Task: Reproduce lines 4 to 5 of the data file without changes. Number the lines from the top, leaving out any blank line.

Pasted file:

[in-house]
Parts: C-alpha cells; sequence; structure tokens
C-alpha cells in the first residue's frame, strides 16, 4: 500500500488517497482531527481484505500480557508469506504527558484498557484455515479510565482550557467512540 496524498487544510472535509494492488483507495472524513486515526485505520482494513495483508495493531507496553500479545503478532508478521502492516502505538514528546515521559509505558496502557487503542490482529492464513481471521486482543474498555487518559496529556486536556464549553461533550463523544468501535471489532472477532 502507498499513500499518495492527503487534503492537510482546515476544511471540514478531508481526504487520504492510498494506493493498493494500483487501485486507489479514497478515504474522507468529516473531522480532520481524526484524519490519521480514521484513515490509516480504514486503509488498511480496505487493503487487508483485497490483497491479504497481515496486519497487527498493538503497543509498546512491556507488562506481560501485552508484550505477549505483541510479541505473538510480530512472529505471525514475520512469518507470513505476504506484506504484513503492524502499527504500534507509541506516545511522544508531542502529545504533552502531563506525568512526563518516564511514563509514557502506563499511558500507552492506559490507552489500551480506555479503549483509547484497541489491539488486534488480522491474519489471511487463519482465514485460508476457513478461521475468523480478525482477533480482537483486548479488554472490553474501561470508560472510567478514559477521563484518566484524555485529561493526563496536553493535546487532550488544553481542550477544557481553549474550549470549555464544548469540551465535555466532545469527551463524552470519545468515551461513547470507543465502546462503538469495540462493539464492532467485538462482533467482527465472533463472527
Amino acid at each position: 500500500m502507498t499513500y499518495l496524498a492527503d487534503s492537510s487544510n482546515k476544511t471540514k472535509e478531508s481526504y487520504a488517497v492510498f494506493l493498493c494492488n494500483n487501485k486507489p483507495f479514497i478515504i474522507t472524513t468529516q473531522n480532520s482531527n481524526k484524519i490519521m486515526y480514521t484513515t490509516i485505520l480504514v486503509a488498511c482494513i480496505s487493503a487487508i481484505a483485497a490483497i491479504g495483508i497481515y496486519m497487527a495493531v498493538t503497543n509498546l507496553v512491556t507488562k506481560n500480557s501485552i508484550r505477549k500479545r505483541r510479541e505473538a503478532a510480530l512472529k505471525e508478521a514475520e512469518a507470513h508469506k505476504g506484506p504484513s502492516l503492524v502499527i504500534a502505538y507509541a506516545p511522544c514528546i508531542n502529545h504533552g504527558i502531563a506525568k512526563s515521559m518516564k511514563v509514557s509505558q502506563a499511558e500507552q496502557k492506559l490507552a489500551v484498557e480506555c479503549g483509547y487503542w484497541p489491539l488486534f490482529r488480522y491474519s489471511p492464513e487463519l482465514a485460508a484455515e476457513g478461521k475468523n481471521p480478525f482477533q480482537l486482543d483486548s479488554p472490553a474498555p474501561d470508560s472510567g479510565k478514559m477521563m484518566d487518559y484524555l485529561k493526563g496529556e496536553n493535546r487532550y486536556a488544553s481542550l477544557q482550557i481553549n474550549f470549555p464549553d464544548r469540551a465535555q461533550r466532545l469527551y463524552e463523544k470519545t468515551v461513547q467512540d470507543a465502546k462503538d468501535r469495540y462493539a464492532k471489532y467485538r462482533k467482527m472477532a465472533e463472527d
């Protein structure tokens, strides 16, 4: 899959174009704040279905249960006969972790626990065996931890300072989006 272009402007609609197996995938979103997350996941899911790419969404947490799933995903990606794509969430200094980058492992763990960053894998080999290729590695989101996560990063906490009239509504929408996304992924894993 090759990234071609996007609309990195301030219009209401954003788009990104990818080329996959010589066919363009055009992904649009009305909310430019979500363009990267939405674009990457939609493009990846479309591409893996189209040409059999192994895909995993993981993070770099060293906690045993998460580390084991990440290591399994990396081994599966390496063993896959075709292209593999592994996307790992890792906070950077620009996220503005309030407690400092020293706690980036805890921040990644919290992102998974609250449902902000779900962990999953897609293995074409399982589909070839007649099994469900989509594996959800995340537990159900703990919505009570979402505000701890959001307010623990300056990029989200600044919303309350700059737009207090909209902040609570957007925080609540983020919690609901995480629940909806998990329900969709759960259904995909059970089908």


Amino acid at each position: 500500500m502507498t499513500y499518495l496524498a492527503d487534503s492537510s487544510n482546515k476544511t471540514k472535509e478531508s481526504y487520504a488517497v492510498f494506493l493498493c494492488n494500483n487501485k486507489p483507495f479514497i478515504i474522507t472524513t468529516q473531522n480532520s482531527n481524526k484524519i490519521m486515526y480514521t484513515t490509516i485505520l480504514v486503509a488498511c482494513i480496505s487493503a487487508i481484505a483485497a490483497i491479504g495483508i497481515y496486519m497487527a495493531v498493538t503497543n509498546l507496553v512491556t507488562k506481560n500480557s501485552i508484550r505477549k500479545r505483541r510479541e505473538a503478532a510480530l512472529k505471525e508478521a514475520e512469518a507470513h508469506k505476504g506484506p504484513s502492516l503492524v502499527i504500534a502505538y507509541a506516545p511522544c514528546i508531542n502529545h504533552g504527558i502531563a506525568k512526563s515521559m518516564k511514563v509514557s509505558q502506563a499511558e500507552q496502557k492506559l490507552a489500551v484498557e480506555c479503549g483509547y487503542w484497541p489491539l488486534f490482529r488480522y491474519s489471511p492464513e487463519l482465514a485460508a484455515e476457513g478461521k475468523n481471521p480478525f482477533q480482537l486482543d483486548s479488554p472490553a474498555p474501561d470508560s472510567g479510565k478514559m477521563m484518566d487518559y484524555l485529561k493526563g496529556e496536553n493535546r487532550y486536556a488544553s481542550l477544557q482550557i481553549n474550549f470549555p464549553d464544548r469540551a465535555q461533550r466532545l469527551y463524552e463523544k470519545t468515551v461513547q467512540d470507543a465502546k462503538d468501535r469495540y462493539a464492532k471489532y467485538r462482533k467482527m472477532a465472533e463472527d
């Protein structure tokens, strides 16, 4: 899959174009704040279905249960006969972790626990065996931890300072989006 272009402007609609197996995938979103997350996941899911790419969404947490799933995903990606794509969430200094980058492992763990960053894998080999290729590695989101996560990063906490009239509504929408996304992924894993 090759990234071609996007609309990195301030219009209401954003788009990104990818080329996959010589066919363009055009992904649009009305909310430019979500363009990267939405674009990457939609493009990846479309591409893996189209040409059999192994895909995993993981993070770099060293906690045993998460580390084991990440290591399994990396081994599966390496063993896959075709292209593999592994996307790992890792906070950077620009996220503005309030407690400092020293706690980036805890921040990644919290992102998974609250449902902000779900962990999953897609293995074409399982589909070839007649099994469900989509594996959800995340537990159900703990919505009570979402505000701890959001307010623990300056990029989200600044919303309350700059737009207090909209902040609570957007925080609540983020919690609901995480629940909806998990329900969709759960259904995909059970089908």